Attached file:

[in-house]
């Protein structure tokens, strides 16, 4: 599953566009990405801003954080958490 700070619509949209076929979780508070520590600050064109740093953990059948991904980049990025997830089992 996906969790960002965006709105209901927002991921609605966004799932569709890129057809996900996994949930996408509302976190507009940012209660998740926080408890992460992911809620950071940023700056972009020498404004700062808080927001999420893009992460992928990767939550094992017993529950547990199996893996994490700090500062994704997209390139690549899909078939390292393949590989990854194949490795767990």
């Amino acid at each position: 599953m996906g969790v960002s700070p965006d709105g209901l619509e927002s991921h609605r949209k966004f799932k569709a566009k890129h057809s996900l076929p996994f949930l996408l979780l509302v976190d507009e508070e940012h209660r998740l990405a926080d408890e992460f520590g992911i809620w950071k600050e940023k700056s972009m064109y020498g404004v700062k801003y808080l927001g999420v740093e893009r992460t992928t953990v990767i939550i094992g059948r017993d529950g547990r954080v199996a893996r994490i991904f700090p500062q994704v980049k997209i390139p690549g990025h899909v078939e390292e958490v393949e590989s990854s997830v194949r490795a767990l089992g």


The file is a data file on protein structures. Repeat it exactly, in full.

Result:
[in-house]
């Protein structure tokens, strides 16, 4: 599953566009990405801003954080958490 700070619509949209076929979780508070520590600050064109740093953990059948991904980049990025997830089992 996906969790960002965006709105209901927002991921609605966004799932569709890129057809996900996994949930996408509302976190507009940012209660998740926080408890992460992911809620950071940023700056972009020498404004700062808080927001999420893009992460992928990767939550094992017993529950547990199996893996994490700090500062994704997209390139690549899909078939390292393949590989990854194949490795767990």
């Amino acid at each position: 599953m996906g969790v960002s700070p965006d709105g209901l619509e927002s991921h609605r949209k966004f799932k569709a566009k890129h057809s996900l076929p996994f949930l996408l979780l509302v976190d507009e508070e940012h209660r998740l990405a926080d408890e992460f520590g992911i809620w950071k600050e940023k700056s972009m064109y020498g404004v700062k801003y808080l927001g999420v740093e893009r992460t992928t953990v990767i939550i094992g059948r017993d529950g547990r954080v199996a893996r994490i991904f700090p500062q994704v980049k997209i390139p690549g990025h899909v078939e390292e958490v393949e590989s990854s997830v194949r490795a767990l089992g």